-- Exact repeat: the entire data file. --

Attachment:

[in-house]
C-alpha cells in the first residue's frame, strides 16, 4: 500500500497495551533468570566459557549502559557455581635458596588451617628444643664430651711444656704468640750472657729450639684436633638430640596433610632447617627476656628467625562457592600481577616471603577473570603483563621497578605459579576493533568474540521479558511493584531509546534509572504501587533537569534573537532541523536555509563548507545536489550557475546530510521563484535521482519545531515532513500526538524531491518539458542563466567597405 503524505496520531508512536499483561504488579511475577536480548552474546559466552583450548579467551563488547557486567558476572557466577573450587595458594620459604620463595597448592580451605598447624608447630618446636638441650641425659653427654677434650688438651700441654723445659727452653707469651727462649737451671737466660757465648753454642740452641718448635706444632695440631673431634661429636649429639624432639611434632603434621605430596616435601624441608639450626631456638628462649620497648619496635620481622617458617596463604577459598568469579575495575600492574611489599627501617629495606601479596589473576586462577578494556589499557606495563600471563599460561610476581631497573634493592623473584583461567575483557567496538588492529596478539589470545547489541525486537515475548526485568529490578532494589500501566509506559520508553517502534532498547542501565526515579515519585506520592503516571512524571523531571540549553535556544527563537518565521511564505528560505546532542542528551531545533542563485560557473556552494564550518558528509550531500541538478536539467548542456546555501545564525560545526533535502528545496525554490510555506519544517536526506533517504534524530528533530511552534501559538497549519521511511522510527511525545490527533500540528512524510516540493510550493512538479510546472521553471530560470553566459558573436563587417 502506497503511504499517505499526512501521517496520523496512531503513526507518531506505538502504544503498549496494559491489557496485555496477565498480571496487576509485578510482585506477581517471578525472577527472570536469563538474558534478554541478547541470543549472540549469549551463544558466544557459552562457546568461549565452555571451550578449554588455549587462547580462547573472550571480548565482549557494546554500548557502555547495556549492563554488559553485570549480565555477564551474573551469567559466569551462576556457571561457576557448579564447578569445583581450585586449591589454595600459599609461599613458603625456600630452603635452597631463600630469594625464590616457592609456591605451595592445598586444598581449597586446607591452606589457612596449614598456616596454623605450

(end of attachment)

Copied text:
[in-house]
C-alpha cells in the first residue's frame, strides 16, 4: 500500500497495551533468570566459557549502559557455581635458596588451617628444643664430651711444656704468640750472657729450639684436633638430640596433610632447617627476656628467625562457592600481577616471603577473570603483563621497578605459579576493533568474540521479558511493584531509546534509572504501587533537569534573537532541523536555509563548507545536489550557475546530510521563484535521482519545531515532513500526538524531491518539458542563466567597405 503524505496520531508512536499483561504488579511475577536480548552474546559466552583450548579467551563488547557486567558476572557466577573450587595458594620459604620463595597448592580451605598447624608447630618446636638441650641425659653427654677434650688438651700441654723445659727452653707469651727462649737451671737466660757465648753454642740452641718448635706444632695440631673431634661429636649429639624432639611434632603434621605430596616435601624441608639450626631456638628462649620497648619496635620481622617458617596463604577459598568469579575495575600492574611489599627501617629495606601479596589473576586462577578494556589499557606495563600471563599460561610476581631497573634493592623473584583461567575483557567496538588492529596478539589470545547489541525486537515475548526485568529490578532494589500501566509506559520508553517502534532498547542501565526515579515519585506520592503516571512524571523531571540549553535556544527563537518565521511564505528560505546532542542528551531545533542563485560557473556552494564550518558528509550531500541538478536539467548542456546555501545564525560545526533535502528545496525554490510555506519544517536526506533517504534524530528533530511552534501559538497549519521511511522510527511525545490527533500540528512524510516540493510550493512538479510546472521553471530560470553566459558573436563587417 502506497503511504499517505499526512501521517496520523496512531503513526507518531506505538502504544503498549496494559491489557496485555496477565498480571496487576509485578510482585506477581517471578525472577527472570536469563538474558534478554541478547541470543549472540549469549551463544558466544557459552562457546568461549565452555571451550578449554588455549587462547580462547573472550571480548565482549557494546554500548557502555547495556549492563554488559553485570549480565555477564551474573551469567559466569551462576556457571561457576557448579564447578569445583581450585586449591589454595600459599609461599613458603625456600630452603635452597631463600630469594625464590616457592609456591605451595592445598586444598581449597586446607591452606589457612596449614598456616596454623605450